So what can we do with it?

Thirst thing to note is that when using Histogram we don’t need to have a separate counter to count total HTTP requests, as it creates one for us.

We could calculate average request time by dividing sum over count. In PromQL it would be:

http_request_duration_seconds_sum / http_request_duration_seconds_count

Also we could calculate percentiles from it. Prometheus comes with a handy histogram_quantile function for it. For example calculating 50% percentile (second quartile) for last 10 minutes in PromQL would be:

histogram_quantile(0.5, rate(http_request_duration_seconds_bucket[10m])

Which results in 1.5.

Wait, 1.5? Shouldn’t it be 2? (50th percentile is supposed to be the median, the number in the middle)

I even computed the 50th percentile using cumulative frequency table (what I thought prometheus is doing) and still ended up with 2.

As it turns out, this value is only an approximation of computed quantile. You can find more information on what type of approximations prometheus is doing in histogram_quantile doc.

By the way, be warned that percentiles can be easily misinterpreted.

It’s important to understand that creating a new histogram requires you to specify bucket boundaries up front. The default values, which are 0.005, 0.01, 0.025, 0.05, 0.1, 0.25, 0.5, 1, 2.5, 5, 10 are tailored to broadly measure the response time in seconds and probably won’t fit your app’s behavior.

This creates a bit of a chicken or the egg problem, because you cannot know bucket boundaries until you launched the app and collected latency data and you cannot make a new Histogram without specifying (implicitly or explicitly) the bucket values. So I guess the best way to move forward is launch your app with default bucket boundaries, let it spin for a while and later tune those values based on what you see.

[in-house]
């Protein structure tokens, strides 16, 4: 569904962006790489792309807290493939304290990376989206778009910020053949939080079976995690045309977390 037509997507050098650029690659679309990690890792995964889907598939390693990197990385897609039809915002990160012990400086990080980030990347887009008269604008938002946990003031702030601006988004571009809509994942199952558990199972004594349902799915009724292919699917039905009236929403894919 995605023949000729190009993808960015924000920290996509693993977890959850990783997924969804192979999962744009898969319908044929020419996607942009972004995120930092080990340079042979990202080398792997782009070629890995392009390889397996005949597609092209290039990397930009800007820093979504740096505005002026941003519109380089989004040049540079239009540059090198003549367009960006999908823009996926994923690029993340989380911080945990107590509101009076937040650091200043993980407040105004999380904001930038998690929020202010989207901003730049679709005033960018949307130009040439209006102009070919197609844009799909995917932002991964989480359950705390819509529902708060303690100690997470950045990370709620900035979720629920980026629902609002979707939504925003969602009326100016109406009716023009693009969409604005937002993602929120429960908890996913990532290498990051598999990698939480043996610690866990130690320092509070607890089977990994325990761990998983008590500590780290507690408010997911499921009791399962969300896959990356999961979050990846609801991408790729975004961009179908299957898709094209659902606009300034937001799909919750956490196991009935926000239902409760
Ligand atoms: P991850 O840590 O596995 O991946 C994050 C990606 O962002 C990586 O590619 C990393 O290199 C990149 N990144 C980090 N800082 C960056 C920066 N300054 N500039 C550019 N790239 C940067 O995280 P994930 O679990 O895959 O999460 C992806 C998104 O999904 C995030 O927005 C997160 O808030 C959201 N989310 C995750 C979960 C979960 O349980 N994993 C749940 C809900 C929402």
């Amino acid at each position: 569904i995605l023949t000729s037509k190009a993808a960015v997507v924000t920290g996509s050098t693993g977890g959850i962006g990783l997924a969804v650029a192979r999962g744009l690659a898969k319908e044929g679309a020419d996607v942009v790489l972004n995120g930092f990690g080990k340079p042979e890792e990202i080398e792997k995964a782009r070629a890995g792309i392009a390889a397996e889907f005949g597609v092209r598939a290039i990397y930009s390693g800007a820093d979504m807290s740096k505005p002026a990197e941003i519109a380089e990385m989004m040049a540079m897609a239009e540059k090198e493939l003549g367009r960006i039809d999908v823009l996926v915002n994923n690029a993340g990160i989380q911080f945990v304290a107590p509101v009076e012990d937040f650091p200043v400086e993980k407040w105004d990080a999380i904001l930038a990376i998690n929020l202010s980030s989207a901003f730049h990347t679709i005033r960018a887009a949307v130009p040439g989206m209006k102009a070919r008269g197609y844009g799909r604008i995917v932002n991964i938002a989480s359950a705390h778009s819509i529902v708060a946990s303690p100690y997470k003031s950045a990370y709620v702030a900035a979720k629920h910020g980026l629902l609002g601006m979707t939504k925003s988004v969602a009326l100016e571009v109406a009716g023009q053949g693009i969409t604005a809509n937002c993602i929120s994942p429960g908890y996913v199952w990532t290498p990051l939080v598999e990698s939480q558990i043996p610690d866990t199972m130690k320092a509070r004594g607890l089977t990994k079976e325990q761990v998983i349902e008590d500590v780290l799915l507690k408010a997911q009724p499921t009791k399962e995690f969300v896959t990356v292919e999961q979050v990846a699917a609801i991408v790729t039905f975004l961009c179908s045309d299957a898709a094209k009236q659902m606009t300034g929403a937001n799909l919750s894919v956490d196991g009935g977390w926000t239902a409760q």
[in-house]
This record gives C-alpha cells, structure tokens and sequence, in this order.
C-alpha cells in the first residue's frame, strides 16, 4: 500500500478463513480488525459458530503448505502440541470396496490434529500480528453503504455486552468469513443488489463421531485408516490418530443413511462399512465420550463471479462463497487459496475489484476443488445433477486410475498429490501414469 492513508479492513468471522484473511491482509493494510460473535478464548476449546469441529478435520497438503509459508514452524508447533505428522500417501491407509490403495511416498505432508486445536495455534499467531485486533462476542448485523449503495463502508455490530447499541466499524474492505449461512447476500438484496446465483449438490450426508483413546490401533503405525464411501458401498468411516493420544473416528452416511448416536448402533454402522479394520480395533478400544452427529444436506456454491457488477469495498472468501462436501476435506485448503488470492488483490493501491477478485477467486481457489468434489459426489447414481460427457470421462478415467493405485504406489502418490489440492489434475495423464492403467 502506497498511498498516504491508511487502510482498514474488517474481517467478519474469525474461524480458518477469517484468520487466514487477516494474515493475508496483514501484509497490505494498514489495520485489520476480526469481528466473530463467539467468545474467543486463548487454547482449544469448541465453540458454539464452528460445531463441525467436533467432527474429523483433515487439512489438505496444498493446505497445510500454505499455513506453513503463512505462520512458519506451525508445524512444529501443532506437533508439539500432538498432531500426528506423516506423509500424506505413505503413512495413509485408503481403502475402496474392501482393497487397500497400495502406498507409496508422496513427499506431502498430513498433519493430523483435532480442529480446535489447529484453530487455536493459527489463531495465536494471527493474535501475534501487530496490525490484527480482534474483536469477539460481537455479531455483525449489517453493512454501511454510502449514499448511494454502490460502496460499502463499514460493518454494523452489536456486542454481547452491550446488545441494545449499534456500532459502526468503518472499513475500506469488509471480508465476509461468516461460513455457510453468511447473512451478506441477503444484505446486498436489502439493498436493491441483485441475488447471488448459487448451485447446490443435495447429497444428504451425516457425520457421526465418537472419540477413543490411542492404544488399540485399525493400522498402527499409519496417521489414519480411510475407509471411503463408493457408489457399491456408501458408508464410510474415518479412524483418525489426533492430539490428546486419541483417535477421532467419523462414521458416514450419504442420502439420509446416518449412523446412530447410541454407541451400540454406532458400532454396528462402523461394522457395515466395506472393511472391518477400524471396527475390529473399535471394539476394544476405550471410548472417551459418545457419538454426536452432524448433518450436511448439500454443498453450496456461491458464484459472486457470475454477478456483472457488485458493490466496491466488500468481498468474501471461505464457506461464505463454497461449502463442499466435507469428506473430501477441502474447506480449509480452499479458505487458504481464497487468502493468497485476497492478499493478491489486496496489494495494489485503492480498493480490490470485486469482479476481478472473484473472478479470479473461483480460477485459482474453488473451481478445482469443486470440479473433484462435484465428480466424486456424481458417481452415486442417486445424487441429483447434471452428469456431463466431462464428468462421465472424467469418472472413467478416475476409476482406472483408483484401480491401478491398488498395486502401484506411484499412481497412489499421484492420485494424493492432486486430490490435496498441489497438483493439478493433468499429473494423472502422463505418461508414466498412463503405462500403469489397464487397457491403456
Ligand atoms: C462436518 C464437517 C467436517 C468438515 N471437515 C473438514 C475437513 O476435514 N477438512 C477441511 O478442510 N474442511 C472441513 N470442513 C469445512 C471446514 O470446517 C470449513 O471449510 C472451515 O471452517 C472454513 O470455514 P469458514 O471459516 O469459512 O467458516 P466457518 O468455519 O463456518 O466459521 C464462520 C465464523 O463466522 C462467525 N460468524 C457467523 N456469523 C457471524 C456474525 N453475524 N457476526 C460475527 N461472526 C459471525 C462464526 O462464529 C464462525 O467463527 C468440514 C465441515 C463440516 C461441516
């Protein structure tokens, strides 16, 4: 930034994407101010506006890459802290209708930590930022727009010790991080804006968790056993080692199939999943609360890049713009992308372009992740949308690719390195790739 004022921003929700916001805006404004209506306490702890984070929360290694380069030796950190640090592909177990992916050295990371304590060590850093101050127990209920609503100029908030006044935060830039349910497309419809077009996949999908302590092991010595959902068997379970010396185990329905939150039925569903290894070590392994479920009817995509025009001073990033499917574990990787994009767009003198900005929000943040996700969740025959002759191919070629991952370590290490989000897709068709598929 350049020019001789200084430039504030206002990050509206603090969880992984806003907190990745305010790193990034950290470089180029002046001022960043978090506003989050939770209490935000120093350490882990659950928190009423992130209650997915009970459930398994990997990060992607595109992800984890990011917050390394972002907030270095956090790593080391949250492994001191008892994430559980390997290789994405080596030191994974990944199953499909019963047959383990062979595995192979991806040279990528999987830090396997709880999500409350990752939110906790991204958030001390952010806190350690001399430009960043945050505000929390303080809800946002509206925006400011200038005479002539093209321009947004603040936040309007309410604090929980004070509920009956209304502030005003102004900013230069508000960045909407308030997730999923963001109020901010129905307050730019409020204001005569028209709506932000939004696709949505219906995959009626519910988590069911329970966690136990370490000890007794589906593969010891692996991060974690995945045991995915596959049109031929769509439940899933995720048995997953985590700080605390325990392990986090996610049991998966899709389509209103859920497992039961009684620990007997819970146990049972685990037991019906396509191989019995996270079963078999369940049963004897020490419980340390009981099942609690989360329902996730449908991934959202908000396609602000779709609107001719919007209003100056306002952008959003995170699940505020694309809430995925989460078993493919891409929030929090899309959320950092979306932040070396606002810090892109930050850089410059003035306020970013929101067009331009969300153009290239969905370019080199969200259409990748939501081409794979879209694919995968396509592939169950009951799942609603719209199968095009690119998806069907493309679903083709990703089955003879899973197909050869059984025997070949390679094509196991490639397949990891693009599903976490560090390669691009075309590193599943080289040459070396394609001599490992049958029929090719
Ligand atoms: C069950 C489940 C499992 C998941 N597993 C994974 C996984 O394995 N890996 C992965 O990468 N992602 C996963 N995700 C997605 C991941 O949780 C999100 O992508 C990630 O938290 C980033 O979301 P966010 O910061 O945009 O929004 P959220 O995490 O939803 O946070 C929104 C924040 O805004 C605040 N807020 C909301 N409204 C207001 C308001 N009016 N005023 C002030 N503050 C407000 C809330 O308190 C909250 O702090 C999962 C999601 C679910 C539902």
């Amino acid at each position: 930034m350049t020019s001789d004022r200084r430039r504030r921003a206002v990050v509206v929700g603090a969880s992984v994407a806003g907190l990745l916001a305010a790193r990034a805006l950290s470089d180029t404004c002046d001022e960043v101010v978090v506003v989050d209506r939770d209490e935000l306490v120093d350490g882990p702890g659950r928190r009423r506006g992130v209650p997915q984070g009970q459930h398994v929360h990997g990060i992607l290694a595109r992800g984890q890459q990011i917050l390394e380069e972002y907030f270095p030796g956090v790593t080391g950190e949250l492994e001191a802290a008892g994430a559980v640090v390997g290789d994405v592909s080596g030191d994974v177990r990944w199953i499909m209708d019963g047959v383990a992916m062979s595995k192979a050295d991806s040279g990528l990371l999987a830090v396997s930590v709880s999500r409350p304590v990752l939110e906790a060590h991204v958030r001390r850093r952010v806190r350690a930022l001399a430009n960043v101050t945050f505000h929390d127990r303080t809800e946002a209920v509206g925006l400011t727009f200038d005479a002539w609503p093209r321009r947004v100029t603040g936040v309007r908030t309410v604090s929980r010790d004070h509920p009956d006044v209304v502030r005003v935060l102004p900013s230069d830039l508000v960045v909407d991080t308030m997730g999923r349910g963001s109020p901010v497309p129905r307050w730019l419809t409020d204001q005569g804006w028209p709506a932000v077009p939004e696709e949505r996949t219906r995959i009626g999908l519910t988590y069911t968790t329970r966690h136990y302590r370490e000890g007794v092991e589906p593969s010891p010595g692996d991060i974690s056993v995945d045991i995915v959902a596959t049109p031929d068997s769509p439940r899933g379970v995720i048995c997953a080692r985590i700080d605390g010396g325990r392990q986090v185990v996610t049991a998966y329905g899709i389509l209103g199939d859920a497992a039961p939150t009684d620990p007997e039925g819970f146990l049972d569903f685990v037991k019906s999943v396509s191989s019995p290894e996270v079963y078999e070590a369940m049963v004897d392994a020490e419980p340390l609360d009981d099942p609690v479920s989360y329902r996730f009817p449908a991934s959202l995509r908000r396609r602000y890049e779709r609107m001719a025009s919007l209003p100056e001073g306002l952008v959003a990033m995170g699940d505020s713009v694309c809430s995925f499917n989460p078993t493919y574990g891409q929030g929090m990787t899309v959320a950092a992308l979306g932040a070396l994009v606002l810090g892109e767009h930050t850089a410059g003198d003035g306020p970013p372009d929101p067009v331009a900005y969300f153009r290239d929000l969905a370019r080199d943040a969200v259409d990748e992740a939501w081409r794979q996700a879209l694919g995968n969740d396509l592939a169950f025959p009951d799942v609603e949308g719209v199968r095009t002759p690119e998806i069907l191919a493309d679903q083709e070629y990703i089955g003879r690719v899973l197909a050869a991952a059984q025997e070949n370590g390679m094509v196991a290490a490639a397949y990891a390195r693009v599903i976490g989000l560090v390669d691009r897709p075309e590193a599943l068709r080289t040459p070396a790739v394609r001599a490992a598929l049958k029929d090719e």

Summary

A Summary is like a histogram_quantile() function, but percentiles are computed in the client. Summary is made of a count and sum counters (like in Histogram type) and resulting quantile values.

For example, we want to find 0.5, 0.9, 0.99 quantiles and the same 3 requests with 1s, 2s, 3s durations come in.

Then /metrics endpoint should contain:

http_request_duration_seconds{quantile="0.5"} 2
http_request_duration_seconds{quantile="0.9"} 3
http_request_duration_seconds{quantile="0.99"} 3
http_request_duration_seconds_sum 6
http_request_duration_seconds_count 3

So we can see that:

sum is 1s + 2s + 3s = 6,

count is 3, because of 3 requests.

{quantile=”0.5″} is 2, meaning 50th percentile is 2.

{quantile=”0.9″} is 3, meaning 90th percentile is 3.